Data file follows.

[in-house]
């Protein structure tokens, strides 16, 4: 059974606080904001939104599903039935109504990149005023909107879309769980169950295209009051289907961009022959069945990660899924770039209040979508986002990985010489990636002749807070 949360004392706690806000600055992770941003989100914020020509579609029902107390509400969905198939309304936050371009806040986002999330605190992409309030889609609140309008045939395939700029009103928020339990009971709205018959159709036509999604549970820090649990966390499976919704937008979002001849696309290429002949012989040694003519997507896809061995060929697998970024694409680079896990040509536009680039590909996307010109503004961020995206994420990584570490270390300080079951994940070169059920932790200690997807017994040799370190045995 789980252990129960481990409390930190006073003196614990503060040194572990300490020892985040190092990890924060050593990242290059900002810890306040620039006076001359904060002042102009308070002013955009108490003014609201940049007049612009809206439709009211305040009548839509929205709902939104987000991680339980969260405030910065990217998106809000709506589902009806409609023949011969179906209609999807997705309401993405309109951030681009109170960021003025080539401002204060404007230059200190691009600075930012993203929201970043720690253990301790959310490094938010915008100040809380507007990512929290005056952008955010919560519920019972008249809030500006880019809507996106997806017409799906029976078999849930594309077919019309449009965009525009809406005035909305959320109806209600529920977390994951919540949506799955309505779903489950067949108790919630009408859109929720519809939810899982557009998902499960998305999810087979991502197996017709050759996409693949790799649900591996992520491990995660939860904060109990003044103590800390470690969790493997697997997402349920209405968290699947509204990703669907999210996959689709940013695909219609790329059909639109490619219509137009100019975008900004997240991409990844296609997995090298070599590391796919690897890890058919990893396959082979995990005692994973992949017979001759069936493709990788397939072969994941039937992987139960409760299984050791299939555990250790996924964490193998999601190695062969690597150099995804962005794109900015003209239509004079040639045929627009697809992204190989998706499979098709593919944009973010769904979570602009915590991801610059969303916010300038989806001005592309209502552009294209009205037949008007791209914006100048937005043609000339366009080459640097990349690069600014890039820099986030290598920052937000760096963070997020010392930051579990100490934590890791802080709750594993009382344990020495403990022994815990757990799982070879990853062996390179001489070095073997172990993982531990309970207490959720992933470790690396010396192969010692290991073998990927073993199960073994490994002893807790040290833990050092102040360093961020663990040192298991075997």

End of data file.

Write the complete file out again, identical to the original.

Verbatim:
[in-house]
């Protein structure tokens, strides 16, 4: 059974606080904001939104599903039935109504990149005023909107879309769980169950295209009051289907961009022959069945990660899924770039209040979508986002990985010489990636002749807070 949360004392706690806000600055992770941003989100914020020509579609029902107390509400969905198939309304936050371009806040986002999330605190992409309030889609609140309008045939395939700029009103928020339990009971709205018959159709036509999604549970820090649990966390499976919704937008979002001849696309290429002949012989040694003519997507896809061995060929697998970024694409680079896990040509536009680039590909996307010109503004961020995206994420990584570490270390300080079951994940070169059920932790200690997807017994040799370190045995 789980252990129960481990409390930190006073003196614990503060040194572990300490020892985040190092990890924060050593990242290059900002810890306040620039006076001359904060002042102009308070002013955009108490003014609201940049007049612009809206439709009211305040009548839509929205709902939104987000991680339980969260405030910065990217998106809000709506589902009806409609023949011969179906209609999807997705309401993405309109951030681009109170960021003025080539401002204060404007230059200190691009600075930012993203929201970043720690253990301790959310490094938010915008100040809380507007990512929290005056952008955010919560519920019972008249809030500006880019809507996106997806017409799906029976078999849930594309077919019309449009965009525009809406005035909305959320109806209600529920977390994951919540949506799955309505779903489950067949108790919630009408859109929720519809939810899982557009998902499960998305999810087979991502197996017709050759996409693949790799649900591996992520491990995660939860904060109990003044103590800390470690969790493997697997997402349920209405968290699947509204990703669907999210996959689709940013695909219609790329059909639109490619219509137009100019975008900004997240991409990844296609997995090298070599590391796919690897890890058919990893396959082979995990005692994973992949017979001759069936493709990788397939072969994941039937992987139960409760299984050791299939555990250790996924964490193998999601190695062969690597150099995804962005794109900015003209239509004079040639045929627009697809992204190989998706499979098709593919944009973010769904979570602009915590991801610059969303916010300038989806001005592309209502552009294209009205037949008007791209914006100048937005043609000339366009080459640097990349690069600014890039820099986030290598920052937000760096963070997020010392930051579990100490934590890791802080709750594993009382344990020495403990022994815990757990799982070879990853062996390179001489070095073997172990993982531990309970207490959720992933470790690396010396192969010692290991073998990927073993199960073994490994002893807790040290833990050092102040360093961020663990040192298991075997």